UT Southwestern Medical Center research supports an evidence-based medicine (EBM) approach that embraces individualized care to prevent overtreatment, specifically for patients with type 2 diabetes.
This recommended strategy is outlined in a review article published recently in Circulation.
Medical care overuse accounts for approximately 20 percent of the estimated $750 billion of wasteful spending in health care in the United States, according to the National Academy of Medicine.
While there are many factors that drive overuse, the authors propose that applying the principles of EBM -- which includes balancing absolute benefits and harms with the physician's judgment and the patient's values and preferences -- helps to avoid overtreatment. The review is intended to be a call to action for physicians, medical educators, researchers, and policy leaders to apply EBM principles to individualize treatment decisions and to improve the health and well-being of patients.
"Evidence-based medicine is a powerful tool to provide person-centered care to individuals with type 2 diabetes, as well as for patients with other diseases," said Dr. Anil Makam, Assistant Professor of Internal Medicine at UT Southwestern and lead author of the article. "When applied to type 2 diabetes, EBM calls for a paradigm shift in our treatment approach."
To prevent overtreatment, the researchers propose that intensive blood-sugar treatment should not be a universal goal of patient care for those with type 2 diabetes, which according to the Centers for Disease Control and Prevention affects more than 29 million people in the United States.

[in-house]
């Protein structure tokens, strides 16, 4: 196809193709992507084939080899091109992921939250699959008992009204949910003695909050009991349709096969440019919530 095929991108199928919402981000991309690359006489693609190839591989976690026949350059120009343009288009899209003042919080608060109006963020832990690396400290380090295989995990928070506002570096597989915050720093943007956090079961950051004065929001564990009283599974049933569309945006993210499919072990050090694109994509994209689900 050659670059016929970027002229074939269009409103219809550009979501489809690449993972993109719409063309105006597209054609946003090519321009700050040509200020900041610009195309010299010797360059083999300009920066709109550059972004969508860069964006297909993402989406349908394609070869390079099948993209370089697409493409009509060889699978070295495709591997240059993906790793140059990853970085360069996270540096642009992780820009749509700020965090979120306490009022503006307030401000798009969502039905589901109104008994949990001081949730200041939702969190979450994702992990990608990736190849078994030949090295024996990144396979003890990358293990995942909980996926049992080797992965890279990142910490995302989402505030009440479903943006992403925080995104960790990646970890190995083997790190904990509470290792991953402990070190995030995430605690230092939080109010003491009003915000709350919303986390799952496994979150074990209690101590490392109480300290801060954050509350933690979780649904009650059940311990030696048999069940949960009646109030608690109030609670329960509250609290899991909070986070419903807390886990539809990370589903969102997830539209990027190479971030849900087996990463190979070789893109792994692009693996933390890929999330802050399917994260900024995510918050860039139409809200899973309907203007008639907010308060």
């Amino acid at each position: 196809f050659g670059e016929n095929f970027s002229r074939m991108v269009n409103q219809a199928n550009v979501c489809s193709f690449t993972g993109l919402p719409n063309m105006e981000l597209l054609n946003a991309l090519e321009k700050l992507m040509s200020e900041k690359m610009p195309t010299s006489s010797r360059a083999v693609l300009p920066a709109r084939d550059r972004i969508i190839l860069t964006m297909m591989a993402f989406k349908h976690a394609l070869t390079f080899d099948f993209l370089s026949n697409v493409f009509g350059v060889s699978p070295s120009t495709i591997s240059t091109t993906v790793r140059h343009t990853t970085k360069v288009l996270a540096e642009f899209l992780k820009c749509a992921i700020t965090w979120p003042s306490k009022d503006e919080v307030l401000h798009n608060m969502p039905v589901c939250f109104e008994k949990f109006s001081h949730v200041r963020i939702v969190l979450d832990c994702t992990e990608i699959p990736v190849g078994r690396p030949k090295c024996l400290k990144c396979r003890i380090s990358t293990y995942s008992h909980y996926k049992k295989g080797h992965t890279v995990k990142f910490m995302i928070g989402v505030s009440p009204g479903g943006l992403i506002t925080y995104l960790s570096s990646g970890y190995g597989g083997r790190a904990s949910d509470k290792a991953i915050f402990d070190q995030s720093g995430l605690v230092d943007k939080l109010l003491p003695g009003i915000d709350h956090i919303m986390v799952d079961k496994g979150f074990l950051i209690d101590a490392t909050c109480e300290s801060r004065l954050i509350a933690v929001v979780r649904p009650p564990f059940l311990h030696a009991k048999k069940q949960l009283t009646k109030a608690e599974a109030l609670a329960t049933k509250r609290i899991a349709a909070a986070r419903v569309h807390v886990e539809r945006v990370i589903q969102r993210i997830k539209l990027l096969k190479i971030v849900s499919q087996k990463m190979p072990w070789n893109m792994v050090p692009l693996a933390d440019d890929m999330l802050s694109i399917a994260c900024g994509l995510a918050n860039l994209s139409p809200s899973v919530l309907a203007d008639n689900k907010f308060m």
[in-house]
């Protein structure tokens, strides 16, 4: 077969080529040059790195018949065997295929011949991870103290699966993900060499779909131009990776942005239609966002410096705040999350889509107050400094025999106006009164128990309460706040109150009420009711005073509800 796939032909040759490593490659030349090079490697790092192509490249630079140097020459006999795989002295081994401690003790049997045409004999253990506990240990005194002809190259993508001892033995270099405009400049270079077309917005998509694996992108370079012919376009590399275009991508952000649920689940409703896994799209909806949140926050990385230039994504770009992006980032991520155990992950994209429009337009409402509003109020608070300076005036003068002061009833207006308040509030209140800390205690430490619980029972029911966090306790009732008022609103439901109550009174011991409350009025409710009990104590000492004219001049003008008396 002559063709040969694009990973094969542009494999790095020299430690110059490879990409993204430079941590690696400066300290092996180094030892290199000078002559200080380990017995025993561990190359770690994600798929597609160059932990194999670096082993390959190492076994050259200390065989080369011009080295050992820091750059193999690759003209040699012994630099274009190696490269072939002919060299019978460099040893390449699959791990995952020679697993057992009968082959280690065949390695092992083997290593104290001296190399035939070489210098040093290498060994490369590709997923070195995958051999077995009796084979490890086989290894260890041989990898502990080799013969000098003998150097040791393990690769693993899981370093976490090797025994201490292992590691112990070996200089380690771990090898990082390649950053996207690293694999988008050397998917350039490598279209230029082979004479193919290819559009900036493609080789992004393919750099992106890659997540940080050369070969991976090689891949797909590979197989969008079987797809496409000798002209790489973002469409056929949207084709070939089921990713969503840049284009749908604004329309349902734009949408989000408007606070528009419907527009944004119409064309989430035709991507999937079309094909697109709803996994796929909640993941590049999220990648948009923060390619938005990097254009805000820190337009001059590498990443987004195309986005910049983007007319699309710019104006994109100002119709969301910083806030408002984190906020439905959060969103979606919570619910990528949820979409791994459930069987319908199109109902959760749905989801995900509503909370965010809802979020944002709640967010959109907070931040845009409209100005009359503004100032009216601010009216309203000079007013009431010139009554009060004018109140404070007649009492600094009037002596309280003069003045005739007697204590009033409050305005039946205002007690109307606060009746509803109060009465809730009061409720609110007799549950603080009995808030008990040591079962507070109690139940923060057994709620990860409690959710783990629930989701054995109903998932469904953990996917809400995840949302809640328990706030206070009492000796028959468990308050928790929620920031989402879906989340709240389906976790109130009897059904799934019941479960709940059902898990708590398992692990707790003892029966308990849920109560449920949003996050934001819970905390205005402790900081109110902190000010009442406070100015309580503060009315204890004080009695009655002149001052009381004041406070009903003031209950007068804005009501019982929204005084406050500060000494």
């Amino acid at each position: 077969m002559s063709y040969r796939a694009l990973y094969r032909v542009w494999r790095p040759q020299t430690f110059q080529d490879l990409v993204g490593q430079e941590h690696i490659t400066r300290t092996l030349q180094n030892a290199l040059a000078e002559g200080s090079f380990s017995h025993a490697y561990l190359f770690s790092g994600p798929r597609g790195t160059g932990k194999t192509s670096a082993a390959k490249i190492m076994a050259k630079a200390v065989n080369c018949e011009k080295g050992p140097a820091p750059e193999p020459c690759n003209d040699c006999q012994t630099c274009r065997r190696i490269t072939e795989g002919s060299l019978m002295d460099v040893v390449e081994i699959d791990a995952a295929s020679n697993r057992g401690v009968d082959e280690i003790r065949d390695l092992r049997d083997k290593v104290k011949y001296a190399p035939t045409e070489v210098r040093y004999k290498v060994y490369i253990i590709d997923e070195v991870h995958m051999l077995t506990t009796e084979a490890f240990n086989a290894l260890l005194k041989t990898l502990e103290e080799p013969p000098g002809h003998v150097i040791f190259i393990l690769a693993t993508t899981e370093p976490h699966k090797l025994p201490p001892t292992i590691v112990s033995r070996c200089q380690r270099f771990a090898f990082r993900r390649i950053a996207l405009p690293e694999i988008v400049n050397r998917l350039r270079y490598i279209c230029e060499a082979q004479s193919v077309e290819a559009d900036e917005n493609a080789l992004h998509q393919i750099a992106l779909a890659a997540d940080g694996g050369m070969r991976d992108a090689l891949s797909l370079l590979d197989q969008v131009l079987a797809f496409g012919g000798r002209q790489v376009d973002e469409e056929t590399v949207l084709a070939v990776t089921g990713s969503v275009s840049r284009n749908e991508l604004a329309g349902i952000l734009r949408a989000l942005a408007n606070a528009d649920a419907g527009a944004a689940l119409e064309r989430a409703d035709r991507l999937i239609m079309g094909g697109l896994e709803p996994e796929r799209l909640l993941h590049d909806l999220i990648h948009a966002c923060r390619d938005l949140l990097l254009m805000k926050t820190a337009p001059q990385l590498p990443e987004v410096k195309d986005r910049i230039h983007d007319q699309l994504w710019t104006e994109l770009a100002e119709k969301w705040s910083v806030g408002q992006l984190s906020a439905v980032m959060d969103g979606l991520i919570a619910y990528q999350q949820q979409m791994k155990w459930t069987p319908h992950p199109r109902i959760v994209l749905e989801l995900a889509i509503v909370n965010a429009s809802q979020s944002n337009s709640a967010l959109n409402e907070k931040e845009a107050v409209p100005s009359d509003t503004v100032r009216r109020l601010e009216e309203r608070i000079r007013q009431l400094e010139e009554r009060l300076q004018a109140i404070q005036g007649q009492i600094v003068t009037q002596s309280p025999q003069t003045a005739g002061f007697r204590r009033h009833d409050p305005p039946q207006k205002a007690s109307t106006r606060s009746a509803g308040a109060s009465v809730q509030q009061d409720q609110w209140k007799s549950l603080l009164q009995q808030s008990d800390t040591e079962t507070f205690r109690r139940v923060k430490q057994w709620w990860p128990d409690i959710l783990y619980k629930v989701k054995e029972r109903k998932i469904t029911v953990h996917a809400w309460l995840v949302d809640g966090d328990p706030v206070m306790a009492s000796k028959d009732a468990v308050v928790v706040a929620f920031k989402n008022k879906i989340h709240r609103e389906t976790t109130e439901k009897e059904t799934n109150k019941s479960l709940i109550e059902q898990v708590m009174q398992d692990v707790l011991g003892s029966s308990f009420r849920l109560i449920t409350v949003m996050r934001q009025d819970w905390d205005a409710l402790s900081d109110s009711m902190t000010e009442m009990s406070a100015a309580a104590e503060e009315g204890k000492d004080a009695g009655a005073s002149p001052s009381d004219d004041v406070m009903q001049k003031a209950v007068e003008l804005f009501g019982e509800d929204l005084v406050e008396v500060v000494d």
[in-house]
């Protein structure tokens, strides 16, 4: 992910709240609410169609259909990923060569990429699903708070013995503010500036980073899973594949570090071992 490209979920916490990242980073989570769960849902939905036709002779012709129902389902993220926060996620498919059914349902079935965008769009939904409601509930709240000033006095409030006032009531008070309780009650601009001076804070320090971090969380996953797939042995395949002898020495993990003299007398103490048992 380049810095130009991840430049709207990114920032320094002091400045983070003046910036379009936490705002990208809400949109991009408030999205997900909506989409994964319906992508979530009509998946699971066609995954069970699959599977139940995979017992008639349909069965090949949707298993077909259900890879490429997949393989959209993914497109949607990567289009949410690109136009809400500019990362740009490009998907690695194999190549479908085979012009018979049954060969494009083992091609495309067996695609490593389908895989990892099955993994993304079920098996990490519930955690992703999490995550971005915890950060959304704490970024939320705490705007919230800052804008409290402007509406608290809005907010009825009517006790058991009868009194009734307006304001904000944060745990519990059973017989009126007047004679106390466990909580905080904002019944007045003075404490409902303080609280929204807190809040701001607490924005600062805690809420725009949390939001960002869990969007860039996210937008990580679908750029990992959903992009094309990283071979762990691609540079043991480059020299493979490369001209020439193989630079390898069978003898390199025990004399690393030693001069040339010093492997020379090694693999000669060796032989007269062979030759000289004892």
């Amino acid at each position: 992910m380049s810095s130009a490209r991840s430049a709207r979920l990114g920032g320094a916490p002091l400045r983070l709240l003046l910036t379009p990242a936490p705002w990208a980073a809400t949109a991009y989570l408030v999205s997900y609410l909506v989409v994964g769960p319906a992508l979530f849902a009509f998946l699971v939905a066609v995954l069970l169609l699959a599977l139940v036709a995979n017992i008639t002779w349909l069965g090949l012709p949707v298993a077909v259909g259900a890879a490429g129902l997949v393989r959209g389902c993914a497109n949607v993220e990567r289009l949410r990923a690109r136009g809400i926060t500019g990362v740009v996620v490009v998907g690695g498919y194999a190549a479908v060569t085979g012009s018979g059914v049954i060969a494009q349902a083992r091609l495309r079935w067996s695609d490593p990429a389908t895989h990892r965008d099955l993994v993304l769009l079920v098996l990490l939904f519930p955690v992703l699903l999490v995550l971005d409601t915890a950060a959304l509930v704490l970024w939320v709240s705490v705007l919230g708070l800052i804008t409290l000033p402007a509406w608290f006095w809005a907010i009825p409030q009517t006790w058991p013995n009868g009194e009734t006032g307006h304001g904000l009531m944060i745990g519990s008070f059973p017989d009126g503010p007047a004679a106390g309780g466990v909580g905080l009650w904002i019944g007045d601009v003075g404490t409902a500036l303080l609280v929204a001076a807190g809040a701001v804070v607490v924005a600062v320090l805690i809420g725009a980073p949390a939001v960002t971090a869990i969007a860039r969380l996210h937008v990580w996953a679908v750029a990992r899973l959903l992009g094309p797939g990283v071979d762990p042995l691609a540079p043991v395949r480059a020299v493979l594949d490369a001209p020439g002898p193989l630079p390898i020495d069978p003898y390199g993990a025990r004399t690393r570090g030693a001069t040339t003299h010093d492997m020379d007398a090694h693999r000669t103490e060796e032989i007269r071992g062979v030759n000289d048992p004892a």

While the current standard of care for type 2 diabetes calls for strict control of blood sugars (defined as a hemoglobin A1c level of less than 7 percent), evidence shows that this strategy offers only a modest potential benefit -- and it can decrease quality of life due to the burden of treatment itself and possible harm from therapy. Also, because it takes up to two decades of strict blood-sugar control to potentially achieve meaningful benefit, many frail and older individuals can be successfully treated by achieving more modest blood-sugar goals (hemoglobin A1c levels of 8.5 to 9 percent) that maintain the benefits of treatment while minimizing potential harm.
"EBM is often misunderstood as a call for universal, cookie-cutter medicine, which has led to an epidemic of overtreatment in type 2 diabetes," said Dr. Oanh Nguyen, Assistant Professor of Internal Medicine and Clinical Sciences, and senior author of the article. "Instead, EBM is a critical tool in the physician's arsenal to provide individualized and person-centered care."
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